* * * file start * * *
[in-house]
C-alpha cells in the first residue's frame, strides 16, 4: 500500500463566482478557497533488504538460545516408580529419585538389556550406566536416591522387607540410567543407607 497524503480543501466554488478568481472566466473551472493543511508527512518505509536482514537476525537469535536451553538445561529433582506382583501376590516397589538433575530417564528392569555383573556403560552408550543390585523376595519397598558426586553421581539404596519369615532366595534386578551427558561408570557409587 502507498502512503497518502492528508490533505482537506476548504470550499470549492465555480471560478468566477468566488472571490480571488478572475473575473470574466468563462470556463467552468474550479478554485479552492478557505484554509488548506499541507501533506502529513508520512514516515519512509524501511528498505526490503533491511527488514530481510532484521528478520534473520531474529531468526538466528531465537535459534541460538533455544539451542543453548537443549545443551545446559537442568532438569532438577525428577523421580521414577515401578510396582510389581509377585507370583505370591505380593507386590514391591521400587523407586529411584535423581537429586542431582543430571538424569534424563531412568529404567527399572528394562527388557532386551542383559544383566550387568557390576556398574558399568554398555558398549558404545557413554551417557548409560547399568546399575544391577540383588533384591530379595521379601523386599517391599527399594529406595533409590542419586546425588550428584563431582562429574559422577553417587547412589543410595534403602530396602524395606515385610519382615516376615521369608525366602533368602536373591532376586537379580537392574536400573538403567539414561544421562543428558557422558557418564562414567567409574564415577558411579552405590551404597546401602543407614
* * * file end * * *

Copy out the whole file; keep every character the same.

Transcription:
[in-house]
C-alpha cells in the first residue's frame, strides 16, 4: 500500500463566482478557497533488504538460545516408580529419585538389556550406566536416591522387607540410567543407607 497524503480543501466554488478568481472566466473551472493543511508527512518505509536482514537476525537469535536451553538445561529433582506382583501376590516397589538433575530417564528392569555383573556403560552408550543390585523376595519397598558426586553421581539404596519369615532366595534386578551427558561408570557409587 502507498502512503497518502492528508490533505482537506476548504470550499470549492465555480471560478468566477468566488472571490480571488478572475473575473470574466468563462470556463467552468474550479478554485479552492478557505484554509488548506499541507501533506502529513508520512514516515519512509524501511528498505526490503533491511527488514530481510532484521528478520534473520531474529531468526538466528531465537535459534541460538533455544539451542543453548537443549545443551545446559537442568532438569532438577525428577523421580521414577515401578510396582510389581509377585507370583505370591505380593507386590514391591521400587523407586529411584535423581537429586542431582543430571538424569534424563531412568529404567527399572528394562527388557532386551542383559544383566550387568557390576556398574558399568554398555558398549558404545557413554551417557548409560547399568546399575544391577540383588533384591530379595521379601523386599517391599527399594529406595533409590542419586546425588550428584563431582562429574559422577553417587547412589543410595534403602530396602524395606515385610519382615516376615521369608525366602533368602536373591532376586537379580537392574536400573538403567539414561544421562543428558557422558557418564562414567567409574564415577558411579552405590551404597546401602543407614